Chase Freedom Truth Squad: To combat misperceptions about the product, the team launched an aggressive rapid response system to quickly correct inaccurate or unbalanced coverage about Chase Freedom, elevate the card above its competitors, and identify new opportunities for coverage on blogs, card ratings websites, and other outlets. Throughout the year, our team made contact with more than 300 bloggers and reporters. For example, after several briefings with personal finance site NerdWallet, the site proclaimed: “No matter how you cut it, the 5% cash back championship belt is held by the Freedom [card] from Chase.”

Chase Survey Series: Chase Freedom partnered with U.S. News & World Report on an ongoing public opinion survey project. For example, in July, Chase sponsored a consumer survey to examine economic sentiment surrounding the summer travel season. Our team leveraged survey findings to bolster recognition of the 5% cash back offering through aggressive media outreach (including a segment on CNN American Morning), a multimedia news release, tip sheets for bloggers, matte news releases, and satellite radio and television media tours featuring lifestyle expert Victoria Moran.

Moments that Matter Campaign: Chase Freedom also worked with personal finance, retail, and consumer lifestyle reporters and bloggers during the height of “Do it Yourself” season (aligning with Freedom’s seasonal promotion for home improvement and lawn and garden promotions) and holiday shopping season (matching the 5% cash back offering at grocery and department stores); Chase Freedom was featured in a satellite media tour with DIY Network star Jay Baker and a radio news release on healthy Thanksgiving spending with life coach Victoria Moran.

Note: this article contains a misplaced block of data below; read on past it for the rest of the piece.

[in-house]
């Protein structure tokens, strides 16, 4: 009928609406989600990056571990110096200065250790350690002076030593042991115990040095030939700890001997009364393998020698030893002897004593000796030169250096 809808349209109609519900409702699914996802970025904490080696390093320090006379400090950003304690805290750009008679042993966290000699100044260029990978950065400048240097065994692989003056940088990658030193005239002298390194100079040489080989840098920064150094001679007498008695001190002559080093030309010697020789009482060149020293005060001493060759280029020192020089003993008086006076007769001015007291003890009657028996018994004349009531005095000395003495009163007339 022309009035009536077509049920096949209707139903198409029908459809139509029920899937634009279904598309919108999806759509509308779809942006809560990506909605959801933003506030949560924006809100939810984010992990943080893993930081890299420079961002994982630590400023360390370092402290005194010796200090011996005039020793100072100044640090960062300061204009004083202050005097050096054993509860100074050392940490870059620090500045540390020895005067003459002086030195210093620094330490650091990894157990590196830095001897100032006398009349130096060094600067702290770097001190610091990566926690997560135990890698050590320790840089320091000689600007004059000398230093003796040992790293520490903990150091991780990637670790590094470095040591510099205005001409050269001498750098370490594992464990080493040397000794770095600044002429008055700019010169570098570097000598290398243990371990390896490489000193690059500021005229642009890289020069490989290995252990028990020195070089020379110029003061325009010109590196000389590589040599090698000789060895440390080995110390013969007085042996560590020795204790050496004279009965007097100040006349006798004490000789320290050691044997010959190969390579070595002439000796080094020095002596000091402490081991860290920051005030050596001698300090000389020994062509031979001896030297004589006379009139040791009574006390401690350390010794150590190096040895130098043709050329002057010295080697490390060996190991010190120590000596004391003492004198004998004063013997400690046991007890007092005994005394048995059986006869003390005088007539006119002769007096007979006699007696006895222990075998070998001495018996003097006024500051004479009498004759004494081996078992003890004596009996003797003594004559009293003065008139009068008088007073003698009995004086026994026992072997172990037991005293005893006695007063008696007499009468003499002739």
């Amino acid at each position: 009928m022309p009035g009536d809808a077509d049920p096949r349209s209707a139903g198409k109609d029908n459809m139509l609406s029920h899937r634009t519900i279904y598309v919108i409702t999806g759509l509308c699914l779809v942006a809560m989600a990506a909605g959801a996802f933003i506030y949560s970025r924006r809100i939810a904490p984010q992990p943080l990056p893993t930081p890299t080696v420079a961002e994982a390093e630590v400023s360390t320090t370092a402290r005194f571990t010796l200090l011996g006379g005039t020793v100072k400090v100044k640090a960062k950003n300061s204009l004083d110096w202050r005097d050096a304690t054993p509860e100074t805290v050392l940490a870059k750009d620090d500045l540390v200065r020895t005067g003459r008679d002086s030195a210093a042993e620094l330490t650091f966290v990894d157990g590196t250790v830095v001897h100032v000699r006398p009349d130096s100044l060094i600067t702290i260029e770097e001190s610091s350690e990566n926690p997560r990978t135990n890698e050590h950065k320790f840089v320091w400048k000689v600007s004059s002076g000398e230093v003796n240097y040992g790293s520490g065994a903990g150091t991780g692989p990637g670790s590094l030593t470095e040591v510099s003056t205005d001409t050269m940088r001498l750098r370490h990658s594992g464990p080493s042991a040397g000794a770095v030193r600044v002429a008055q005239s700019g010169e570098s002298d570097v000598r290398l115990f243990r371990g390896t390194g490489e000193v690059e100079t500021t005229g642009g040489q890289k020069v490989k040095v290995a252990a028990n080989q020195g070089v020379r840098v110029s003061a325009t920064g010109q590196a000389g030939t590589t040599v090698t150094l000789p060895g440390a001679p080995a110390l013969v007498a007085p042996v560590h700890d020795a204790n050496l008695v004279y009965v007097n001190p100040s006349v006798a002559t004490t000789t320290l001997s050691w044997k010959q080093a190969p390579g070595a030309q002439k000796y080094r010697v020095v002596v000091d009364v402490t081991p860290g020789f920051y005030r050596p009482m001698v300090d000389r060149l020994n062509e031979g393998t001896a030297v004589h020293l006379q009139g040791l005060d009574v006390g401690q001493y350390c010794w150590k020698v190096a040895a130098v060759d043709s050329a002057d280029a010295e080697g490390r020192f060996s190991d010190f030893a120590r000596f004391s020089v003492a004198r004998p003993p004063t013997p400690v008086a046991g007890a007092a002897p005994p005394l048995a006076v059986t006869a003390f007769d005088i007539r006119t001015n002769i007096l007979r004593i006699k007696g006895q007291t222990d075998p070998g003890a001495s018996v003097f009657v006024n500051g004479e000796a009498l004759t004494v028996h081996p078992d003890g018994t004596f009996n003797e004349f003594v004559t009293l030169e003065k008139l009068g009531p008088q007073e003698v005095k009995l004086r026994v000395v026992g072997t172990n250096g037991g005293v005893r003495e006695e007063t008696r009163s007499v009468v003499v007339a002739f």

Summer of Freedom: Chase Freedom sponsored a series of customer experience events, including: VIP access at popular music festivals (Bonnaroo, Outside Lands, and Life is Good); shopping events; beach days; and family movie nights – all tied to the product’s cash-back categories. Our team broadcasted the unique customer experiences on the ground nationally through many channels, such as a Facebook live stream activation and exclusive media interviews. During the summer music festivals, we provided media VIP access to private performances and talent interviews – the same “front-row” access offered to customers. Together, these festivals activities generated 125 million impressions.